Life is not a Shopping Trip

And things cannot replace people

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Photo of the Passage des Panoramas, Paris, France by Tristan Colangelo on Unsplash

America is obsessed with materialism.

So much so that going to the mall is what passes for a cultural activity for kids, teenagers, and adults alike.

Back when I was working as a tour director in Europe with American groups, I was always surprised our tours included built-in shopping time and not just a cursory 10 minutes in the museum gift shop.

I even had passengers whose sole purpose during a Paris trip was to go to the Champs-Élysées and melt some plastic. They showed little to no interest in culture, and their attitude wasn’t even location specific. Whether in Paris, London, Rome, Amsterdam, or Athens, some folks were only traveling to collect things they could show off upon returning home.

Bragging is central to some people’s sense of self, like those who can’t stop flashing their cash and gloating about what they can afford, as if money made them a worthier human somehow.

What I came to think of as ‘the American affliction’ wasn’t common to all groups, thankfully. Many of my passengers wanted to soak up as much culture as possible and binge on knowledge and I was delighted to oblige, even after hours.

On one occasion, we walked so many miles around Paris taking in all the sights that the sole of my boot split into two and I flip flopped all the way back to the hotel amid general hilarity. Such guests were a gift; seeing European culture through their eyes full of wonder meant I’d fall in love with it all over again, day in, day out. And notice things I had never noticed before as I kept on learning about places I’d known my whole life.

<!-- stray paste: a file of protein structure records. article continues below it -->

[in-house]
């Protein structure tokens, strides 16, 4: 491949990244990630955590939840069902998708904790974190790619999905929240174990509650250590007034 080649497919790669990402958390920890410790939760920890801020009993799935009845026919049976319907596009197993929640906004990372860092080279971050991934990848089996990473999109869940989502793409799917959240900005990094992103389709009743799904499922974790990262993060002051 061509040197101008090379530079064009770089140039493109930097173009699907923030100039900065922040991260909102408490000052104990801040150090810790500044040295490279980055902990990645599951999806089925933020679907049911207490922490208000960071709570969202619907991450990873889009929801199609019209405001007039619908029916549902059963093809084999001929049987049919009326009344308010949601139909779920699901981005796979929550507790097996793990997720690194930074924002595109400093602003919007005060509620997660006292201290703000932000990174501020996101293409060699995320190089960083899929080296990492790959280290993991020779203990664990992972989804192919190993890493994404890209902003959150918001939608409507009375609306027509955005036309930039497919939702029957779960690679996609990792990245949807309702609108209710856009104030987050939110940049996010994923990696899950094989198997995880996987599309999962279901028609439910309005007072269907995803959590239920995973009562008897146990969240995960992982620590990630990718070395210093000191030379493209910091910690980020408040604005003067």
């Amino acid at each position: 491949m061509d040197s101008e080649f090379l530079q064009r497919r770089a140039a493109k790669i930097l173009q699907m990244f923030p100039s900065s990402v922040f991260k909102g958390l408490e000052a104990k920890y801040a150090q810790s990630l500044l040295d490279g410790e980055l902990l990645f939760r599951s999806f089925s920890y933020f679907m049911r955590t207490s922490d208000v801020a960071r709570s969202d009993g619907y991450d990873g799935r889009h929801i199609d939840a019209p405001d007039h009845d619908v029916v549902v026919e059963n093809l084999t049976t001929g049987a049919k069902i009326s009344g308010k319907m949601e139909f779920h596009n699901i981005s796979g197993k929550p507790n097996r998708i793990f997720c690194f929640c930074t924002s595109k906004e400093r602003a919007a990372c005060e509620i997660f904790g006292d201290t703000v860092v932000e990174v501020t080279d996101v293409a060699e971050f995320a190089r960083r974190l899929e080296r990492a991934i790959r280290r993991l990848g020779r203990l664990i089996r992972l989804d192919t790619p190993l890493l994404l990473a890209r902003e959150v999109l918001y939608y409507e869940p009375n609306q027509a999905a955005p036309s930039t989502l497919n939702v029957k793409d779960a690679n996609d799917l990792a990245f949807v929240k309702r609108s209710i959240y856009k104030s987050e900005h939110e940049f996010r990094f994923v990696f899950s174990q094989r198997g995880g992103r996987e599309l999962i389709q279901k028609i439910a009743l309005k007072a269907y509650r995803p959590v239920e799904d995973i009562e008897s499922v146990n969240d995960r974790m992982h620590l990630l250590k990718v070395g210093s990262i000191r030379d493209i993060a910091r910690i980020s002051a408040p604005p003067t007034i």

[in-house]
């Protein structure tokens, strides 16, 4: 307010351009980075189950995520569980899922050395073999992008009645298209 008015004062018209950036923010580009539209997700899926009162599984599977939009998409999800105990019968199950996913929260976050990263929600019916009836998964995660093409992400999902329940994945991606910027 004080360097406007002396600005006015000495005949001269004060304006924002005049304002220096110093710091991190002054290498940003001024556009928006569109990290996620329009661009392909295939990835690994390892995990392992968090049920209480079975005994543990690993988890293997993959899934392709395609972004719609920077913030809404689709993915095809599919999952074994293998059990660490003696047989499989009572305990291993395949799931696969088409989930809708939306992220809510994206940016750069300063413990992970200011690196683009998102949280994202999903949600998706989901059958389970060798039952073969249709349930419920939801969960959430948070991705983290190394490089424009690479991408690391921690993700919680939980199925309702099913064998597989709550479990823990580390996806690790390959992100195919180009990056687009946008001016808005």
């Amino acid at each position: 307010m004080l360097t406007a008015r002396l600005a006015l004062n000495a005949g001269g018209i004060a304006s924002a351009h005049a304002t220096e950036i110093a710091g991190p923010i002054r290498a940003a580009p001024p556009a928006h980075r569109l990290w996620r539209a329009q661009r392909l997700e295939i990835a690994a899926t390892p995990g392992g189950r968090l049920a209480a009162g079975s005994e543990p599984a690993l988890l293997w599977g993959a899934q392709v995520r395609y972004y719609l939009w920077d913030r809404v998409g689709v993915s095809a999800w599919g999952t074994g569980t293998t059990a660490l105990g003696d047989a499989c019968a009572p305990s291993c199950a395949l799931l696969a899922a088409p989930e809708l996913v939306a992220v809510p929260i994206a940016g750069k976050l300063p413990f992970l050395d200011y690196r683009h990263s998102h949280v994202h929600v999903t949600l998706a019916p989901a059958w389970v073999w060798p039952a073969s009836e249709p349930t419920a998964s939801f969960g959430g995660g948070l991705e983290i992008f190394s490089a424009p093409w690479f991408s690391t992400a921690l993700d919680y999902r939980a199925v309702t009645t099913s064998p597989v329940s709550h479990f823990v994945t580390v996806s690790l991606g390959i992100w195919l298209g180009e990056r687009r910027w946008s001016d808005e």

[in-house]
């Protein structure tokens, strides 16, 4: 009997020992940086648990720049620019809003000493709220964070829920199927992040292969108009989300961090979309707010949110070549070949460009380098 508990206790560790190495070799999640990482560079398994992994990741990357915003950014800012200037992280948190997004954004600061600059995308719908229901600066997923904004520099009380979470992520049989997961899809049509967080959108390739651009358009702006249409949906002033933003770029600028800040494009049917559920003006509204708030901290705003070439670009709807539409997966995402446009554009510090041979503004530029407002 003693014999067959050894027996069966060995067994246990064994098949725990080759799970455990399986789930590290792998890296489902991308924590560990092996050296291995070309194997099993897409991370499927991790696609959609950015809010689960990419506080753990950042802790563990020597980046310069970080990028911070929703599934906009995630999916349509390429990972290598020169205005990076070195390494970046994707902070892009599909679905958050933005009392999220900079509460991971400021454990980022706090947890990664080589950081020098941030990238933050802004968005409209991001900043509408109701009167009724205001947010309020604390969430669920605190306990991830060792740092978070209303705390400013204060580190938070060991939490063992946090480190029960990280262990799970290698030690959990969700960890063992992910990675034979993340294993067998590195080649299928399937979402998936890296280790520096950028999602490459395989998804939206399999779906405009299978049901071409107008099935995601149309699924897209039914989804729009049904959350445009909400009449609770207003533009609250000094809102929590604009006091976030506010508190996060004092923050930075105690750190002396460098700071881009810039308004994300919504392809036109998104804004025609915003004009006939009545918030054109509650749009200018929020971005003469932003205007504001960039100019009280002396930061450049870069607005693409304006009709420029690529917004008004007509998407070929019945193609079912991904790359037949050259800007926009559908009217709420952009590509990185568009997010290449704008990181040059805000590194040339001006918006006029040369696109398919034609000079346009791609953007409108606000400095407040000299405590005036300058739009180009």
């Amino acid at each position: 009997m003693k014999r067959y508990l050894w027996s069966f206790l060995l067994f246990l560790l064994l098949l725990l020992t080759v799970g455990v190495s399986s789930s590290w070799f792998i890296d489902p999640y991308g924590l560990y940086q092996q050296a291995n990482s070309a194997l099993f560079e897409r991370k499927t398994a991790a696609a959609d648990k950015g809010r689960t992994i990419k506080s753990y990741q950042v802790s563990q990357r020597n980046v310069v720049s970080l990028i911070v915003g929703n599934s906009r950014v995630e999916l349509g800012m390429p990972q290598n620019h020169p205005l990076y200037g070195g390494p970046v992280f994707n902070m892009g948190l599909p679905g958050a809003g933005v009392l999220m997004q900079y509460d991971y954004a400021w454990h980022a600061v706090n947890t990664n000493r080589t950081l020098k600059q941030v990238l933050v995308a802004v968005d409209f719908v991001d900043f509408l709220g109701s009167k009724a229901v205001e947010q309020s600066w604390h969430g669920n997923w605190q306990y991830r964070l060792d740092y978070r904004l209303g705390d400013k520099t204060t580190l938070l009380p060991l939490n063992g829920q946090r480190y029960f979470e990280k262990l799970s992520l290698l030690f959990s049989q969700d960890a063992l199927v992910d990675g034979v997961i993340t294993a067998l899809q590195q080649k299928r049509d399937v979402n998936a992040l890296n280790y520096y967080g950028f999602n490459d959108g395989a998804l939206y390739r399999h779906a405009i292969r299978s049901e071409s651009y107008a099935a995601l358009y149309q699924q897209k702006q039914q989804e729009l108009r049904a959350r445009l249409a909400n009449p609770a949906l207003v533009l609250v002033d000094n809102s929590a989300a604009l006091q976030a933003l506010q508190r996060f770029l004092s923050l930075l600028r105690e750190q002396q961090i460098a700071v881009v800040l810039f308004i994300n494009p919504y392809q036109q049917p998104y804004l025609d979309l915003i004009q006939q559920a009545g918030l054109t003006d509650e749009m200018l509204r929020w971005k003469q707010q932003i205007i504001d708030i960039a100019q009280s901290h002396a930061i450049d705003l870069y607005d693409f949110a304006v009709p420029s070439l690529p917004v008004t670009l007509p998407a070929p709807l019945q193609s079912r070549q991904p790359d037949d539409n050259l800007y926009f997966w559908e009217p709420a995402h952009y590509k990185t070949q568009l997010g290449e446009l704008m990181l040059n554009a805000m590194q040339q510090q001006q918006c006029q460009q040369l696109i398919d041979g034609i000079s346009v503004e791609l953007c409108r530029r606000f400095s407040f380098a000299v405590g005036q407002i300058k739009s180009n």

All the shoppers wanted, meanwhile, was for me to circle métro stations or Tube stops on a map and send them on their merry way. It made for soul-crushing trips when I could feel my brain atrophy in disbelief.

On such tours, I became a glorified shopping directory, which was dispiriting.

But I made sure they went home happy regardless; this was my job.

Travel is a privilege that has the power to broaden our horizons and build bridges between humans.

I had passengers for whom an educational tour during their high school career would likely be the only time they’d ever cross the Atlantic. Those of lesser means had scrimped and saved for a couple of years, organized fundraisers, and planned endlessly.

Under the guidance of extraordinary educators who turned every single day into a live classroom, they made the most of their trip.

But other educators led the shopping expeditions and disconnected from their job the minute they landed, which made mine a lot harder. You can’t motivate anyone about visiting a World War 2 memorial in Normandy when all they want to know is whether we’ll be back in Paris before the shops close.

In such circumstances, forget about unpacking European history, how the EU came to exist, or trying to make anyone understand why it matters so very much because they simply don’t care.

Instead, you commit retail outlets located near monuments and museums to memory. And then you send your passengers there, hoping they might catch some culture by osmosis when they walk past.

It’s a stealthy approach but it does work on occasion.